A wet and slimy creature, and a dead fish. Photo:Getty
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Nick Clegg: not the best, not the worst. Just what we're stuck with

Clegg’s tactic for the election is to pitch his party as the necessary bulk needed to eke out a full government. Much like whoever did the budgeting in the Conservative manifesto, the Liberal Democrats are here just to make up the numbers.

Have you ever made a stew and realised that it’s woefully inadequate to feed the number of people for which it is intended? Or it’s managed one meal but won’t stretch to another, so you’re forced to pad it out with a tin of beans. Any old beans will do. Any bulky, flavourless carbohydrate.

Nick Clegg is that tin of beans.

Clegg’s tactic for the election is to pitch his party as the necessary bulk needed to eke out a full government. Much like whoever did the budgeting in the Conservative manifesto, the Liberal Democrats are here just to make up the numbers.

For all his claims that he doesn’t want “to prop up the two-party system”, propping it up is the all Clegg can possibly do. The Liberal Democrats used to present a legitimate third option; now even they will only offer you Labour or the Tories. They’re attempting to drive voters from smaller parties to the Big Two in the hope that they can attach themselves, limpet-like, to whomever can form a government.

It’s partly this reason why the policies of the Lib Dems simply don’t matter in this election. A party without policies, without personality, is a better coalition partner; it’s why you don’t dilute orange squash with gravy. Plus, the less they can talk about their manifesto, the less we are reminded of their headline policy from 2010. One is not inclined to vote for a man with an enormous £27,000 albatross visibly hanging around his neck.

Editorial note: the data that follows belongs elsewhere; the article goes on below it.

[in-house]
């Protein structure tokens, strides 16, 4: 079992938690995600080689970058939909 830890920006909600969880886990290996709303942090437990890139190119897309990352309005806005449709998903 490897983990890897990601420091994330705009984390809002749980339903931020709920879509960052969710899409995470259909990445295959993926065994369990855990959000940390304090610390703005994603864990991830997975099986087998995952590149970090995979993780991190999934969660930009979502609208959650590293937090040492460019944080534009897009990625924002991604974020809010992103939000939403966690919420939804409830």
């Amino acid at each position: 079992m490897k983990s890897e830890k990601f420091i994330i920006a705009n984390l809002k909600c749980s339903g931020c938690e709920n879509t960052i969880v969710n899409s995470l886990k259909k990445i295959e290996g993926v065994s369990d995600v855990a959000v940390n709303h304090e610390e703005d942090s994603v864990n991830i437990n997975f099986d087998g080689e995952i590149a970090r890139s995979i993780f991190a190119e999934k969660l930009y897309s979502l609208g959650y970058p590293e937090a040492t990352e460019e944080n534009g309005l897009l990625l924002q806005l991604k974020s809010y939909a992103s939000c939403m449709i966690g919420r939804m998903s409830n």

Neither coalition with Labour nor the Tories would bring the Lib Dems true partnership, only watered down versions of whoever’s knee on which they sit. The Lib Dems do not propose to share government, merely to create a weaker version of someone else’s. Clegg explicitly wants to move policies to “centre ground, right in the centre, bang in the middle”, but who wants this? This is the reason margarita pizzas are always disappointingly served at social occasions. The point of democracy is not to please everyone by creating some mimsy, mealy-mouthed, middling government. If Clegg wants to end two-party politics, thinning out the policies of another party does nothing to achieve that. Only a government that represents all of the elected parties proportionally actually ends the two-party system. (I accept it is conceivably a little late in the day for Clegg to take this task on, but I suspect he might have some free time coming up.)